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Over 135 Years of Combined Experience In Personal Injury and Wrongful Death

Surgical errors and disclosure

Many Pennsylvania residents will undergo surgery in their lifetimes. A survey involving surgeons at three hospitals run by the U.S. Department of Veterans Affairs found that the majority of surgeons will report an adverse event when something goes wrong during a procedure. However, the study found that 55 percent would apologize to the patient or patient's family or discuss whether the error could have been prevented.

After a mistake during surgery, most of the approximately 60 surgeons who were surveyed stated that they would disclose the error within 24 hours, explain to the patient or family why the error occurred, express regret, show concern, and take additional steps to repair the mistake. The study also looked at how doctors felt about disclosing surgical errors and found that those who had trouble disclosing a mistake were more likely to be negatively affected by it.

Disclosure practices have changed over the years. Surgeons once operated under a code of silence, but now hospitals are implementing disclosure policies. Typically, any mistake that would change the expected results of the surgery or cause an extra treatment or test to be ordered should be disclosed. Some of the most common medical mistakes involve physical slips, such as cutting a nerve or cutting into the patient's bladder accidentally. Other common mistakes involve leaving objects or instruments behind or even operating on the wrong area of the body.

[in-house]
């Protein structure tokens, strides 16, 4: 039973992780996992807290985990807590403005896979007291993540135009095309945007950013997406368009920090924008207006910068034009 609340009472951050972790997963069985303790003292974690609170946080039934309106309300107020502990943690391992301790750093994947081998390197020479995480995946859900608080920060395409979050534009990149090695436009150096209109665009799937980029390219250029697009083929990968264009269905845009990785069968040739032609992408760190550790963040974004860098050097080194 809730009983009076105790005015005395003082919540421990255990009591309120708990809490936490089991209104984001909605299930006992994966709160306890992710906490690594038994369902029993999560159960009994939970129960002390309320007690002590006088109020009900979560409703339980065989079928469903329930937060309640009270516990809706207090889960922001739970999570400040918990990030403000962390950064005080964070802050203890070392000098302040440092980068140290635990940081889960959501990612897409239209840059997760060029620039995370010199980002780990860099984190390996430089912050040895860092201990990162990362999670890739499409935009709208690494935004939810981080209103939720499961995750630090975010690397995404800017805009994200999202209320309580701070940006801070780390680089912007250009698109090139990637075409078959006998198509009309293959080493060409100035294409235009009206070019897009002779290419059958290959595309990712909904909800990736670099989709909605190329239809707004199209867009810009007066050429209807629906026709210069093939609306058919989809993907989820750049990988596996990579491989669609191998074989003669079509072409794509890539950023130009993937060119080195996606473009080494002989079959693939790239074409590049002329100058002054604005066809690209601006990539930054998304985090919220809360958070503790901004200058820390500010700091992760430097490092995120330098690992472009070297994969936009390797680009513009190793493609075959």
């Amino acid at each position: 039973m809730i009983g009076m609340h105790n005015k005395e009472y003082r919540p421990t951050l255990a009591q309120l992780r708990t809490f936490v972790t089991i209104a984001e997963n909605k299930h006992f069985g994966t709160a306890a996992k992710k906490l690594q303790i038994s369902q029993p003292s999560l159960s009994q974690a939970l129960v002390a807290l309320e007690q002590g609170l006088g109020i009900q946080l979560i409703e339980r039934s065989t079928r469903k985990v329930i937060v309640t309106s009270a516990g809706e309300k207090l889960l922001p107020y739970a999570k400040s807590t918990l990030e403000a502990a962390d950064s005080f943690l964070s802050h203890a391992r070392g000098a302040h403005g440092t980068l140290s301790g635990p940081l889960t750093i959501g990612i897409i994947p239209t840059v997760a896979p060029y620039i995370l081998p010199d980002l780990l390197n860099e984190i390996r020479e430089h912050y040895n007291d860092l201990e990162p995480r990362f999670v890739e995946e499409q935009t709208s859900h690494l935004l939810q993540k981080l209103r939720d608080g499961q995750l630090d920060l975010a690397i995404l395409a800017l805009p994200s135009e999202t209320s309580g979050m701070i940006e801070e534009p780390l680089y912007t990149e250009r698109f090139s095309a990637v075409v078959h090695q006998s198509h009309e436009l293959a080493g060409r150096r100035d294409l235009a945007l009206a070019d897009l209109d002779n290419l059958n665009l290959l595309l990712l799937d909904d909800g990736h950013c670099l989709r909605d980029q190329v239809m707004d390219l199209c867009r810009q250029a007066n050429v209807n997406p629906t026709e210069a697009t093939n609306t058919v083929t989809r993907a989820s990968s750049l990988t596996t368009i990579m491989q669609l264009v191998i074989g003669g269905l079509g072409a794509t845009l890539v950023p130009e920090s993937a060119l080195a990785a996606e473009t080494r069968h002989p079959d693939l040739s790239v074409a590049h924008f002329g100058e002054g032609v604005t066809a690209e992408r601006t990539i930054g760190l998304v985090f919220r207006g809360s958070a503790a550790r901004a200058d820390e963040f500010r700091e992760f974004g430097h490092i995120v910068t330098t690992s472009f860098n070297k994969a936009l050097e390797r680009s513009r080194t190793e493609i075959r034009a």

A person who has been harmed by a doctor's mistake during surgery that results in a worsened condition may wish to consult a medical malpractice attorney. In many cases, figuring out what went wrong requires a careful look at the patient's medical records. A medical malpractice attorney will typically consult medical experts to see if the mistake amounted to negligence.

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